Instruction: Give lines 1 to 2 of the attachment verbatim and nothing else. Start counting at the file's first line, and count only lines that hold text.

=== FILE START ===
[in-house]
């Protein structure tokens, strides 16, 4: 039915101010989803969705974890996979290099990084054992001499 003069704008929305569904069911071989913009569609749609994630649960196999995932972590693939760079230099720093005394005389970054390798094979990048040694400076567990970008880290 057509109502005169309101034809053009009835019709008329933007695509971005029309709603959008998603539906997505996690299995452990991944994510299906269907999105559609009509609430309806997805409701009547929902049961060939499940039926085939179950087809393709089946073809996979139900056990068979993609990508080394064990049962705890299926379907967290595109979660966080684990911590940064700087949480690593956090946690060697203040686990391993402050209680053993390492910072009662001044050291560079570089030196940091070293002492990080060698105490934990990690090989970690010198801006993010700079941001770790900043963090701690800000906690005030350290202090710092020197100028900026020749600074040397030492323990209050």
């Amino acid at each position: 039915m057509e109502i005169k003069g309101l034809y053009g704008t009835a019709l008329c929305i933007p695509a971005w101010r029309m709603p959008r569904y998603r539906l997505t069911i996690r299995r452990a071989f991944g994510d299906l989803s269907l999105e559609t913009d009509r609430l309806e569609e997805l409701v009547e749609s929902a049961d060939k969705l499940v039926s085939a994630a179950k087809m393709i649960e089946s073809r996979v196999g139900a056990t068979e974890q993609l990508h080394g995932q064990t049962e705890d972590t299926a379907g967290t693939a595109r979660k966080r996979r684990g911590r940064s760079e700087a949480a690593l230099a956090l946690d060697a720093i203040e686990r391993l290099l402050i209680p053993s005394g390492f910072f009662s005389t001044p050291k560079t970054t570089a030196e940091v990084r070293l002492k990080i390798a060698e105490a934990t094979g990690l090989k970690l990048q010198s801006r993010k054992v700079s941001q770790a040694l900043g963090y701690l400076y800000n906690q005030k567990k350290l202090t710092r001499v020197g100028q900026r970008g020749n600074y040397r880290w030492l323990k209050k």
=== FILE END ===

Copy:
[in-house]
């Protein structure tokens, strides 16, 4: 039915101010989803969705974890996979290099990084054992001499 003069704008929305569904069911071989913009569609749609994630649960196999995932972590693939760079230099720093005394005389970054390798094979990048040694400076567990970008880290 057509109502005169309101034809053009009835019709008329933007695509971005029309709603959008998603539906997505996690299995452990991944994510299906269907999105559609009509609430309806997805409701009547929902049961060939499940039926085939179950087809393709089946073809996979139900056990068979993609990508080394064990049962705890299926379907967290595109979660966080684990911590940064700087949480690593956090946690060697203040686990391993402050209680053993390492910072009662001044050291560079570089030196940091070293002492990080060698105490934990990690090989970690010198801006993010700079941001770790900043963090701690800000906690005030350290202090710092020197100028900026020749600074040397030492323990209050």